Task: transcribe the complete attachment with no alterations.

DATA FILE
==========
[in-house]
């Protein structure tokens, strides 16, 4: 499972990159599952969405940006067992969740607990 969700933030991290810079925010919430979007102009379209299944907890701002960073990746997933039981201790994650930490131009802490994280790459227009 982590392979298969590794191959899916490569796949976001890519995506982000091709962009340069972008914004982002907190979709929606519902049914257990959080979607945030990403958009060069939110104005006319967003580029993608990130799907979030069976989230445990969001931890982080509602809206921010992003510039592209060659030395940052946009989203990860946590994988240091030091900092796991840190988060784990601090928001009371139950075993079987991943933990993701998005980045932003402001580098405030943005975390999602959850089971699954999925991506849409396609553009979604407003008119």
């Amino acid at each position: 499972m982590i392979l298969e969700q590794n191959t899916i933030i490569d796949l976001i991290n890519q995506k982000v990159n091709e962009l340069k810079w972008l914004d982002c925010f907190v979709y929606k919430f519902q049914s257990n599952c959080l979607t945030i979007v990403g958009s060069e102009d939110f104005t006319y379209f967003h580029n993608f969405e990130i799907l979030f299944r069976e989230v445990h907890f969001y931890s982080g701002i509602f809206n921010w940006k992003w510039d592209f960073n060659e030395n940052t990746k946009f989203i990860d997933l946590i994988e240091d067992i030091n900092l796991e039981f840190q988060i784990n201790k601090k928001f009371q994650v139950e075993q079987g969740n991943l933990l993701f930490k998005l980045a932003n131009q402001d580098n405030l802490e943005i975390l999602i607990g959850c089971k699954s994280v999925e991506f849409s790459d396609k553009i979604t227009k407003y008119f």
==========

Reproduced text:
[in-house]
């Protein structure tokens, strides 16, 4: 499972990159599952969405940006067992969740607990 969700933030991290810079925010919430979007102009379209299944907890701002960073990746997933039981201790994650930490131009802490994280790459227009 982590392979298969590794191959899916490569796949976001890519995506982000091709962009340069972008914004982002907190979709929606519902049914257990959080979607945030990403958009060069939110104005006319967003580029993608990130799907979030069976989230445990969001931890982080509602809206921010992003510039592209060659030395940052946009989203990860946590994988240091030091900092796991840190988060784990601090928001009371139950075993079987991943933990993701998005980045932003402001580098405030943005975390999602959850089971699954999925991506849409396609553009979604407003008119």
């Amino acid at each position: 499972m982590i392979l298969e969700q590794n191959t899916i933030i490569d796949l976001i991290n890519q995506k982000v990159n091709e962009l340069k810079w972008l914004d982002c925010f907190v979709y929606k919430f519902q049914s257990n599952c959080l979607t945030i979007v990403g958009s060069e102009d939110f104005t006319y379209f967003h580029n993608f969405e990130i799907l979030f299944r069976e989230v445990h907890f969001y931890s982080g701002i509602f809206n921010w940006k992003w510039d592209f960073n060659e030395n940052t990746k946009f989203i990860d997933l946590i994988e240091d067992i030091n900092l796991e039981f840190q988060i784990n201790k601090k928001f009371q994650v139950e075993q079987g969740n991943l933990l993701f930490k998005l980045a932003n131009q402001d580098n405030l802490e943005i975390l999602i607990g959850c089971k699954s994280v999925e991506f849409s790459d396609k553009i979604t227009k407003y008119f």